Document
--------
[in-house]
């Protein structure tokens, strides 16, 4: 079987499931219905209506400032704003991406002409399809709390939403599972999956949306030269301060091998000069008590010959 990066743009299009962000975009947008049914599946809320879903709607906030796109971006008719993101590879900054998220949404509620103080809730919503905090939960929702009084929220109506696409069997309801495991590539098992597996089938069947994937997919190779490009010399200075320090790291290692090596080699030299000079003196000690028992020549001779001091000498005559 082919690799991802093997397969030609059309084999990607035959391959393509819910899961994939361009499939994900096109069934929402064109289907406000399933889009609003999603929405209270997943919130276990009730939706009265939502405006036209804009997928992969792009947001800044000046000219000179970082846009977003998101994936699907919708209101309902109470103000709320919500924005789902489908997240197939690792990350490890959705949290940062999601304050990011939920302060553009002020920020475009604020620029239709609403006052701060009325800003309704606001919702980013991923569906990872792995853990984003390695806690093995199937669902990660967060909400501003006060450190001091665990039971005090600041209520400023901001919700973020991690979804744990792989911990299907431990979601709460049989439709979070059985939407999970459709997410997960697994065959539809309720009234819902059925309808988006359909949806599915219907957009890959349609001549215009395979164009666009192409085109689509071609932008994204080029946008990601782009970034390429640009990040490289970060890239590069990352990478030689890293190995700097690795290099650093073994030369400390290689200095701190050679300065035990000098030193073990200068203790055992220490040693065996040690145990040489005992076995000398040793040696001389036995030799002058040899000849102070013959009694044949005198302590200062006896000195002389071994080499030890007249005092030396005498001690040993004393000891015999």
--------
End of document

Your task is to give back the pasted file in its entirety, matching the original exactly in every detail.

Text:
[in-house]
């Protein structure tokens, strides 16, 4: 079987499931219905209506400032704003991406002409399809709390939403599972999956949306030269301060091998000069008590010959 990066743009299009962000975009947008049914599946809320879903709607906030796109971006008719993101590879900054998220949404509620103080809730919503905090939960929702009084929220109506696409069997309801495991590539098992597996089938069947994937997919190779490009010399200075320090790291290692090596080699030299000079003196000690028992020549001779001091000498005559 082919690799991802093997397969030609059309084999990607035959391959393509819910899961994939361009499939994900096109069934929402064109289907406000399933889009609003999603929405209270997943919130276990009730939706009265939502405006036209804009997928992969792009947001800044000046000219000179970082846009977003998101994936699907919708209101309902109470103000709320919500924005789902489908997240197939690792990350490890959705949290940062999601304050990011939920302060553009002020920020475009604020620029239709609403006052701060009325800003309704606001919702980013991923569906990872792995853990984003390695806690093995199937669902990660967060909400501003006060450190001091665990039971005090600041209520400023901001919700973020991690979804744990792989911990299907431990979601709460049989439709979070059985939407999970459709997410997960697994065959539809309720009234819902059925309808988006359909949806599915219907957009890959349609001549215009395979164009666009192409085109689509071609932008994204080029946008990601782009970034390429640009990040490289970060890239590069990352990478030689890293190995700097690795290099650093073994030369400390290689200095701190050679300065035990000098030193073990200068203790055992220490040693065996040690145990040489005992076995000398040793040696001389036995030799002058040899000849102070013959009694044949005198302590200062006896000195002389071994080499030890007249005092030396005498001690040993004393000891015999």